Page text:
I can’t vote for Trump, but have reservations about Clinton. And I’m not alone — both the Republican and Democratic candidates have net unfavorable ratings in public opinion polls. An ideal environment, it would seem, for either or both of the Libertarians and Greens, parties that, like a shirt stain that neither spreads nor disappears, stubbornly remain on the fringes of American politics.
Going third-party isn’t out of the question for me. John Anderson in 1980, Ralph Nader in 2000 — seems like I cast a protest vote every 20 years. And whenever I consider Jill Stein’s Green Party or Gary Johnson’s Libertarians, it’s like being on a blind date that’s going well. Hey, I don’t know much about you, but I dig some of your ideas. End the war on drugs! Abolish torture! Let women make their own reproductive decisions!
But then you ask a few more questions — seriously, you don’t believe in mandatory vaccinations? — and then some hard truths become evident about that person sitting in the Applebee’s booth across from you:
- Some of their ideas are just plain wacky. Stein believes Wi-Fi signals are a threat to students, and Johnson believes our nation’s gun laws are too restrictive. Well that’s…unique.
- They haven’t accomplished much, and their prospects for the future are dim. Both the Green and Libertarian parties have been around for decades, and they’ve never threatened to break the threshold (15% support in the polls) required to get on the presidential debate stage. And despite near optimal conditions this year for expanding their appeal, they have had no impact on the campaign. Maybe all you need is a some good luck.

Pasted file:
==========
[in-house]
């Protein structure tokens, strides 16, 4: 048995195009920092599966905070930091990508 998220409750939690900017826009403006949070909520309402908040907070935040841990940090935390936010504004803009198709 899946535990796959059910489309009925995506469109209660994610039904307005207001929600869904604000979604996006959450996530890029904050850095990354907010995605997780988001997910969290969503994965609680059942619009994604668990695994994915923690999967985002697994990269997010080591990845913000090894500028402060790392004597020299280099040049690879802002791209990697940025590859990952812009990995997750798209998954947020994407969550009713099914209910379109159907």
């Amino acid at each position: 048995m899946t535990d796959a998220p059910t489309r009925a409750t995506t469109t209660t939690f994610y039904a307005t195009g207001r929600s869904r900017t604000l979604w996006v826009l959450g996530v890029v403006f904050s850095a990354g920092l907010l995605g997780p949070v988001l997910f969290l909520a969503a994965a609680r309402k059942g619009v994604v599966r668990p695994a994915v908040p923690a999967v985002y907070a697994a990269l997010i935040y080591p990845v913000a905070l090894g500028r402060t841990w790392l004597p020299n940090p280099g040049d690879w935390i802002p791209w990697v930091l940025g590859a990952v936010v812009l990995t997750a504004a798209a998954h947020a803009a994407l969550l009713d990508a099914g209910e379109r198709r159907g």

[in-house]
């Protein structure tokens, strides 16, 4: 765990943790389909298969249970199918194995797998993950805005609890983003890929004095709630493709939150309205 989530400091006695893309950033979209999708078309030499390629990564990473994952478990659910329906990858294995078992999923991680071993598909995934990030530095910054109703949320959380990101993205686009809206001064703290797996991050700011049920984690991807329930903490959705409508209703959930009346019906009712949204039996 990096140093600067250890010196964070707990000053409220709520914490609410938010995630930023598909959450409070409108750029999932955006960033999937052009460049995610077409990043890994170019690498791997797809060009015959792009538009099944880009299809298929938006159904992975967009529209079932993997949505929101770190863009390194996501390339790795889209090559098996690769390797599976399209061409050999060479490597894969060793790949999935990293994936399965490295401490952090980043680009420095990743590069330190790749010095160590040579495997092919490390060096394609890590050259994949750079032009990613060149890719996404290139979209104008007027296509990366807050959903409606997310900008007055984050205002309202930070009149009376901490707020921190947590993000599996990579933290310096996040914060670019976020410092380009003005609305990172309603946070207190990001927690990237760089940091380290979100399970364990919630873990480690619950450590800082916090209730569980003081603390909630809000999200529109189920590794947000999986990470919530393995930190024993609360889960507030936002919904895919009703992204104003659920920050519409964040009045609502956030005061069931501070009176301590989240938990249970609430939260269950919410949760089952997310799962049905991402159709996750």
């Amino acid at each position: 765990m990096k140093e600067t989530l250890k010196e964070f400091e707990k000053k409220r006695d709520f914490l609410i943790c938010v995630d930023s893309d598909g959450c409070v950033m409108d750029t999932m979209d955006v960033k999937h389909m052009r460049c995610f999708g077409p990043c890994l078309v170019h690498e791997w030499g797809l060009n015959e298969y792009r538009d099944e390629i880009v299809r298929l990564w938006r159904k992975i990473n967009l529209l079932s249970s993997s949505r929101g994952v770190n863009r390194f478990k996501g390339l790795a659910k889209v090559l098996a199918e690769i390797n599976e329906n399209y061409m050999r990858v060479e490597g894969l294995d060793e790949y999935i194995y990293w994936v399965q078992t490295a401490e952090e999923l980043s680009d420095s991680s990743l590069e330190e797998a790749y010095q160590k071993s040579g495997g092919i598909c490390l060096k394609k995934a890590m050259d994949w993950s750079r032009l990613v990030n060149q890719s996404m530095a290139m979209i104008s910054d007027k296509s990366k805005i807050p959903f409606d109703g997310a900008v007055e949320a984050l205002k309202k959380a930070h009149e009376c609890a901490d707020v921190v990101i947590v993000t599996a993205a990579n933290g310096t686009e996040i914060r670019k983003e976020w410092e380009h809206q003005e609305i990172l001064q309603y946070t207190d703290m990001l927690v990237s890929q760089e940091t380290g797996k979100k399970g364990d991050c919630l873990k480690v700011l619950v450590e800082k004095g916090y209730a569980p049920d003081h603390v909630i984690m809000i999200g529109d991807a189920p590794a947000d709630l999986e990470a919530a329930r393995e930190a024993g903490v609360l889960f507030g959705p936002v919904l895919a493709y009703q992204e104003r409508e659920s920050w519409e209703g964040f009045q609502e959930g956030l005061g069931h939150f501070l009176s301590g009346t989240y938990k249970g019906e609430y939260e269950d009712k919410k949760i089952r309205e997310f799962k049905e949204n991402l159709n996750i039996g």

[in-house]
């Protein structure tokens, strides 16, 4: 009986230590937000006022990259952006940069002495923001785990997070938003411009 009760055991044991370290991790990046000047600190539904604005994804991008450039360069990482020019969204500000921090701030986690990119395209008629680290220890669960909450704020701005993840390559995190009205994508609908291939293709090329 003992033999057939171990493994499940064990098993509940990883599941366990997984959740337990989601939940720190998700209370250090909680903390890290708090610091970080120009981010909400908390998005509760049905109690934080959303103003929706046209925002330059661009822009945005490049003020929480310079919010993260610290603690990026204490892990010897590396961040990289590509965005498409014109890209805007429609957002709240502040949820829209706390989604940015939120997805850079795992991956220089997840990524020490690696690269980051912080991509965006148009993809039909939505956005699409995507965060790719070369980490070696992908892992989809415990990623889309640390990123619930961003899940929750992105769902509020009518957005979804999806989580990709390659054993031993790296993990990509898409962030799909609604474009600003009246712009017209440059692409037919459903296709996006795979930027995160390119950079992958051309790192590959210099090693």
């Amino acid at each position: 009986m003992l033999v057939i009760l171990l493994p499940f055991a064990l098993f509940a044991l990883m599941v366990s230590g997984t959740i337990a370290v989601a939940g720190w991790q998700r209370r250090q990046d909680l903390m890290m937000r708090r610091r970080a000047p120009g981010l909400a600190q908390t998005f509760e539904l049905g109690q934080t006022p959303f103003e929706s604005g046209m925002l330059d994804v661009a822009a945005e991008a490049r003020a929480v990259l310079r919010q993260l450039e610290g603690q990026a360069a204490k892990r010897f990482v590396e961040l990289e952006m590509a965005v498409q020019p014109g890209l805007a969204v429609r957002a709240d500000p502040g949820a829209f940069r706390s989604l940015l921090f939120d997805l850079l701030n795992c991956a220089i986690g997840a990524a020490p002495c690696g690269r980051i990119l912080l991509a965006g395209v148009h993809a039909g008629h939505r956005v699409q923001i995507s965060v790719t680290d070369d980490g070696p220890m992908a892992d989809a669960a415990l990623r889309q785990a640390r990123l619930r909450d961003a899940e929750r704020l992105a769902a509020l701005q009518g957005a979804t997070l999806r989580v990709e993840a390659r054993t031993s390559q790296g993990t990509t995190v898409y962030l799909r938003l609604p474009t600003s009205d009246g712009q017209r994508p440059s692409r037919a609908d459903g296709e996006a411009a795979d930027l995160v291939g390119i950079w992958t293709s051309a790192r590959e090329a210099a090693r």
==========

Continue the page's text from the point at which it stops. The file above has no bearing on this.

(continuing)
- Fool me once… I was voting for the first time in 1980, and was politically naive; gimme a mulligan that year. Twenty years later, I was living in a state with a non-competitive race, and hoped my vote would propel the Greens to the debate stage in 2004. I don’t believe my vote enabled Bush the Younger to become President (he lost my state by a half million votes!), but this year, I’m not taking any chances. Hey, thanks for the invite, but I feel like I need my own space tonight.
In the current election cycle, third-party candidates had their opportunity in the summer, after the two major parties had their conventions and both of their candidates remained mired in their net unfavorable ratings. But Labor Day has passed, and the alternative parties have failed to broaden their appeal. I really do wish them well, and hope either or, ideally, both can make a serious challenge four years from now (when I will have entered what appears to be my cicadan rhythm for voting third party). But this year — sorry. Not happening.